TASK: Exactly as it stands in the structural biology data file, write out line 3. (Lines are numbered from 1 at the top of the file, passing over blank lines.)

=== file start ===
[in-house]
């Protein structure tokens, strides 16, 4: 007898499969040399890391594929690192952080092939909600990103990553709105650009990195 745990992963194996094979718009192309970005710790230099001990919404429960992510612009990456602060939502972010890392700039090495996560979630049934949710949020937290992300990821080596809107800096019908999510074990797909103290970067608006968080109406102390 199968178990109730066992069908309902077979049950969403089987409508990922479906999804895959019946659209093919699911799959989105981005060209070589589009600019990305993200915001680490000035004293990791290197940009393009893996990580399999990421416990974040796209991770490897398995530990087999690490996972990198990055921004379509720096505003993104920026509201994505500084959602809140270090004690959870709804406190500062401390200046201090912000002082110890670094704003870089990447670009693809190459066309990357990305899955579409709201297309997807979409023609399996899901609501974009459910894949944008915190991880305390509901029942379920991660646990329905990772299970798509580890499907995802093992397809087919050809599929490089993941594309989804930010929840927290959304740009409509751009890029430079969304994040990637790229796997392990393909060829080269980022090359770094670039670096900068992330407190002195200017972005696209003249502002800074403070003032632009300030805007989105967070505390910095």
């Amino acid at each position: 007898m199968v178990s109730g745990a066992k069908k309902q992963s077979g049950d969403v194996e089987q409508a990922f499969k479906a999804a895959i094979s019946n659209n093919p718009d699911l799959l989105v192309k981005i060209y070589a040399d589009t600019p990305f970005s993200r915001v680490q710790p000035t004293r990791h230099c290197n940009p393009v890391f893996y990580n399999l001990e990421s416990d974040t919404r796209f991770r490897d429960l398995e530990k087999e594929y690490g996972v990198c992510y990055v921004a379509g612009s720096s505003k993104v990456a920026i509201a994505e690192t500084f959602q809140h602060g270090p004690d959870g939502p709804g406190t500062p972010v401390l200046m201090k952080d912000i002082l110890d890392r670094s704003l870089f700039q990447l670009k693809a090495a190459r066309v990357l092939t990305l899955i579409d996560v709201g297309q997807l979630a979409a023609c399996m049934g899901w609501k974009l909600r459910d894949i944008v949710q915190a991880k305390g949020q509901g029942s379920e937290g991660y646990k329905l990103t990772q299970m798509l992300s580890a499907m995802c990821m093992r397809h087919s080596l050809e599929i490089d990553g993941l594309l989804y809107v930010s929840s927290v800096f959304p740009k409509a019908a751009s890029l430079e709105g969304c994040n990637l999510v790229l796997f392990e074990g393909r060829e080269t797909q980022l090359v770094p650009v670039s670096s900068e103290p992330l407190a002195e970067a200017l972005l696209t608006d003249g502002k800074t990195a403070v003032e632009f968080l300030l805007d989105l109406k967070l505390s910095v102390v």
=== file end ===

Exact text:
């Amino acid at each position: 007898m199968v178990s109730g745990a066992k069908k309902q992963s077979g049950d969403v194996e089987q409508a990922f499969k479906a999804a895959i094979s019946n659209n093919p718009d699911l799959l989105v192309k981005i060209y070589a040399d589009t600019p990305f970005s993200r915001v680490q710790p000035t004293r990791h230099c290197n940009p393009v890391f893996y990580n399999l001990e990421s416990d974040t919404r796209f991770r490897d429960l398995e530990k087999e594929y690490g996972v990198c992510y990055v921004a379509g612009s720096s505003k993104v990456a920026i509201a994505e690192t500084f959602q809140h602060g270090p004690d959870g939502p709804g406190t500062p972010v401390l200046m201090k952080d912000i002082l110890d890392r670094s704003l870089f700039q990447l670009k693809a090495a190459r066309v990357l092939t990305l899955i579409d996560v709201g297309q997807l979630a979409a023609c399996m049934g899901w609501k974009l909600r459910d894949i944008v949710q915190a991880k305390g949020q509901g029942s379920e937290g991660y646990k329905l990103t990772q299970m798509l992300s580890a499907m995802c990821m093992r397809h087919s080596l050809e599929i490089d990553g993941l594309l989804y809107v930010s929840s927290v800096f959304p740009k409509a019908a751009s890029l430079e709105g969304c994040n990637l999510v790229l796997f392990e074990g393909r060829e080269t797909q980022l090359v770094p650009v670039s670096s900068e103290p992330l407190a002195e970067a200017l972005l696209t608006d003249g502002k800074t990195a403070v003032e632009f968080l300030l805007d989105l109406k967070l505390s910095v102390v």